Regional Economics Information

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Data & Analysis

Labor Markets - September 2010

Employment in August was up from year-earlier levels for both the nation and the District.

The Sixth District lost 26,600 jobs in August.

  • According to the BLS, the only Southeastern states to add jobs in August were Mississippi and Tennessee. A large portion of District job losses were in Florida, where payrolls decreased by 16,000.
  • The region shed 7,800 private sector jobs in August. Private payrolls in the region ticked down after four consecutive months of growth.

Payroll employment decreased in August in all District states except Mississippi and Tennessee.


Source: BLS, FRBA

In August, employment momentum improved in Florida and Alabama as both moved into Quadrant 1, indicating that long- and short-term employment are expanding. Momentum in Tennessee, however, slipped as short-term employment growth declined.

Explanation of employment momentum charts




Source: BLS, FRBA

The unemployment rate for the Sixth District decreased to 10.3 percent in August, remaining above the national rate of 9.6 percent (on a seasonally adjusted basis).


Source: BLS, FRBA

  • The BLS reported that the unemployment rate declined in three Southeastern states (Alabama, Mississippi, Tennessee) and increased in three (Florida, Georgia, Louisiana).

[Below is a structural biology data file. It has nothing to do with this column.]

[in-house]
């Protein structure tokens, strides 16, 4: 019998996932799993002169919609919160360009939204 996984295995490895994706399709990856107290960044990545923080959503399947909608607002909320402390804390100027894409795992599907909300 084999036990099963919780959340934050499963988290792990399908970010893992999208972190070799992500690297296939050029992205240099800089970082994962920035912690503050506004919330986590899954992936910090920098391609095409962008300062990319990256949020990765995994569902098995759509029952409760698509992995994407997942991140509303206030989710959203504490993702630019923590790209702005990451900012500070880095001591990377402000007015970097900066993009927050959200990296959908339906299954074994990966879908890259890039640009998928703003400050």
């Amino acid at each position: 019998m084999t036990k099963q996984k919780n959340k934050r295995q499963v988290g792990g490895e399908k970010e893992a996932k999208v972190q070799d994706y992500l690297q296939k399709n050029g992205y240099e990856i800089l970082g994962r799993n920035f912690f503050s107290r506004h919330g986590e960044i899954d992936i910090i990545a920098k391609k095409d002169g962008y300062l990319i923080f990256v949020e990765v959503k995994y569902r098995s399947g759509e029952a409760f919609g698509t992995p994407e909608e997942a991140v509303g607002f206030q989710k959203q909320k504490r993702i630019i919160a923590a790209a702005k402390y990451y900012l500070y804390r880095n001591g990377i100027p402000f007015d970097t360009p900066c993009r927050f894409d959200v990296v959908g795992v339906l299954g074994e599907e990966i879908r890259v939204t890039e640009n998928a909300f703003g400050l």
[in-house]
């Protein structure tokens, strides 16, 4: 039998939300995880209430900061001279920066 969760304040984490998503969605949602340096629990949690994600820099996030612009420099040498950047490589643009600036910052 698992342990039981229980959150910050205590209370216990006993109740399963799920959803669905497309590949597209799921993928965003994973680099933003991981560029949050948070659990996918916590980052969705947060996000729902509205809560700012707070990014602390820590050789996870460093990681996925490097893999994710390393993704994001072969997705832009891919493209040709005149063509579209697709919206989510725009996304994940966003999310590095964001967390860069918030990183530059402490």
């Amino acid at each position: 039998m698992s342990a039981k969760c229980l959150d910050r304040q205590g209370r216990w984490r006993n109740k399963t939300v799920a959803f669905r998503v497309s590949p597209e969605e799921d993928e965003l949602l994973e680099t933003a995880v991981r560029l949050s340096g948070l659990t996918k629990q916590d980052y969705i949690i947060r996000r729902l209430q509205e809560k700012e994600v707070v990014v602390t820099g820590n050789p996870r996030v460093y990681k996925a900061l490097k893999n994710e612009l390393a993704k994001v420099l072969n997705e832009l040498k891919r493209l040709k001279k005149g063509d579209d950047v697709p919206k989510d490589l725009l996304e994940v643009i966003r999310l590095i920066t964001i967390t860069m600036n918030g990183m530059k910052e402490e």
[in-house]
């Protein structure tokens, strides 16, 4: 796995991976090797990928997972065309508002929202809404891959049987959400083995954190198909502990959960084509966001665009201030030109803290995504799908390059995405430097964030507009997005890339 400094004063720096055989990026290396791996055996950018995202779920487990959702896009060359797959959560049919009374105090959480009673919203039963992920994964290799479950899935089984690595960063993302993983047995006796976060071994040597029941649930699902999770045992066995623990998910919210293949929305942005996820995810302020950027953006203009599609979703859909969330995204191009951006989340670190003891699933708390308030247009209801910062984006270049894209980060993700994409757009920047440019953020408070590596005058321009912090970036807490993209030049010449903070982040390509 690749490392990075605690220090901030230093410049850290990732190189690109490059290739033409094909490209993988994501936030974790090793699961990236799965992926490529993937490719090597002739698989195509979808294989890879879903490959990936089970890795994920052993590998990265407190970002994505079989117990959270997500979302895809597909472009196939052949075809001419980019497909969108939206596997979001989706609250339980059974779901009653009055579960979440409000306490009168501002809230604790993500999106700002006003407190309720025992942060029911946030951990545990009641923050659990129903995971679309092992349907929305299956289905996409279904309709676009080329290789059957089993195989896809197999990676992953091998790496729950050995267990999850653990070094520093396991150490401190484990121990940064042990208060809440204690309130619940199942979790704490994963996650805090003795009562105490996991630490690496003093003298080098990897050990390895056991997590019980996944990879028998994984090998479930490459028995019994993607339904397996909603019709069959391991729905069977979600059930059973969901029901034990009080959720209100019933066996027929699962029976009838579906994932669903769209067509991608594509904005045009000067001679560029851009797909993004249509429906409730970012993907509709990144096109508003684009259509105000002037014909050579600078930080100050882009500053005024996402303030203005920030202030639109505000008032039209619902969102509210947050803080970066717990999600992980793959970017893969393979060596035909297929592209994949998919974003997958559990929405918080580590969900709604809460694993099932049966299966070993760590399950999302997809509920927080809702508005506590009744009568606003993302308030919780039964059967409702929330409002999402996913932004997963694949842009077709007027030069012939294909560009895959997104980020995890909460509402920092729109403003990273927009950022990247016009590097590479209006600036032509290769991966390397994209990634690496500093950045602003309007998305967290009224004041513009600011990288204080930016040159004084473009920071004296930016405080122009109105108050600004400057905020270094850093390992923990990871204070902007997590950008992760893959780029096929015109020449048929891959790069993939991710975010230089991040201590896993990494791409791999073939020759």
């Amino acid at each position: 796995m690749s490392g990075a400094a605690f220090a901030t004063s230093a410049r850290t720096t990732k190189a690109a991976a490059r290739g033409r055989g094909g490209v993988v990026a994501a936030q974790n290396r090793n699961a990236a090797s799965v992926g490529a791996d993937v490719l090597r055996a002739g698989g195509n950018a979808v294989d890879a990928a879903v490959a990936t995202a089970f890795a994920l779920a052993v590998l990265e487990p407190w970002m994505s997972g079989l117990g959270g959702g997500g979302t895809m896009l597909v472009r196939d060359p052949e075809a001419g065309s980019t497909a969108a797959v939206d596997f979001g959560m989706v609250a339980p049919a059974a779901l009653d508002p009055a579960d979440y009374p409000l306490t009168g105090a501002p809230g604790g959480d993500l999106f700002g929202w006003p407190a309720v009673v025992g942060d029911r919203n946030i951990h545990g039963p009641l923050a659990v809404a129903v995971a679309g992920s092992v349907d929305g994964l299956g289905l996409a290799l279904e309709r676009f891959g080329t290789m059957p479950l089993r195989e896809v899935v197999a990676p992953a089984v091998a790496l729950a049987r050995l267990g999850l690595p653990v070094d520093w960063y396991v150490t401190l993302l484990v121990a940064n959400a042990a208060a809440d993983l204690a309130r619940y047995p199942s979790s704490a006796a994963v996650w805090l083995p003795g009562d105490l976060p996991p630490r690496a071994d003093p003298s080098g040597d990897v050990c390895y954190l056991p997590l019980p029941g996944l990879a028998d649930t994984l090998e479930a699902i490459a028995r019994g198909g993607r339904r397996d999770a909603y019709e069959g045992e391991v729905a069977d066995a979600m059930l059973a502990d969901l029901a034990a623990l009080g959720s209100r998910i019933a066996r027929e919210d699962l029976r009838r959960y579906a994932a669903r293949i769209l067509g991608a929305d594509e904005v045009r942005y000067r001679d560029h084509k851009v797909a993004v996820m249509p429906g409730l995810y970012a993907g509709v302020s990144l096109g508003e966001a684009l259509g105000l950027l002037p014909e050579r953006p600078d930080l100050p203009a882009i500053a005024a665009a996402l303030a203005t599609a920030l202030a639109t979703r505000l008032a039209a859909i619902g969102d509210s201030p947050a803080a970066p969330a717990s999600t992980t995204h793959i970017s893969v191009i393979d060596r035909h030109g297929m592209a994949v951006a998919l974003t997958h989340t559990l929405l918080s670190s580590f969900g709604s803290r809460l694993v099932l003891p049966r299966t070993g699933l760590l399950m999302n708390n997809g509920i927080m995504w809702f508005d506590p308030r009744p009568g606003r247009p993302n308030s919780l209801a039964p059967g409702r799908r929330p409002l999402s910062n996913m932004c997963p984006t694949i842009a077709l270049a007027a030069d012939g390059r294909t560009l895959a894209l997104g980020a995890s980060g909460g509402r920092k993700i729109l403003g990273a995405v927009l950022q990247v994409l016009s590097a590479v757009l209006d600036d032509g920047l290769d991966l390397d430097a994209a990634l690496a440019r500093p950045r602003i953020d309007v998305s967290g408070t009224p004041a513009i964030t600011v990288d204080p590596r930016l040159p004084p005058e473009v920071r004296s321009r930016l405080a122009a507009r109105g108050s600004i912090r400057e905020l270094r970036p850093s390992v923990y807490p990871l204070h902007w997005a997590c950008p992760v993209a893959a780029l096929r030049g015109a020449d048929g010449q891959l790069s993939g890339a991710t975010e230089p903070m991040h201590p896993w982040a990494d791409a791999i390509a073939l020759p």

• Louisiana and Tennessee are the only District states with an unemployment rate at or below the national average.
  • Florida's rate of 11.7 percent continues to be the highest in the District and is among the highest in the nation.

Initial unemployment claims increased in most District states in August before declining in early September.

  • A U.S. Department of Labor news release for the week ending Sept. 11 noted a large decrease in claims in Georgia.
  • The release also reported a large increase in claims in Florida due to layoffs in construction, service industries, manufacturing, and agriculture following a large decrease in claims the previous week.

According to the U.S. Department of Labor, continuing claims in all District states increased from mid-August through the beginning of September.

  • On average, roughly 550,000 people were receiving regular unemployment benefits in the District during the four weeks ending Sept. 4, about 20,000 more than the previous four weeks. These figures do not include emergency and extended benefits recipients.


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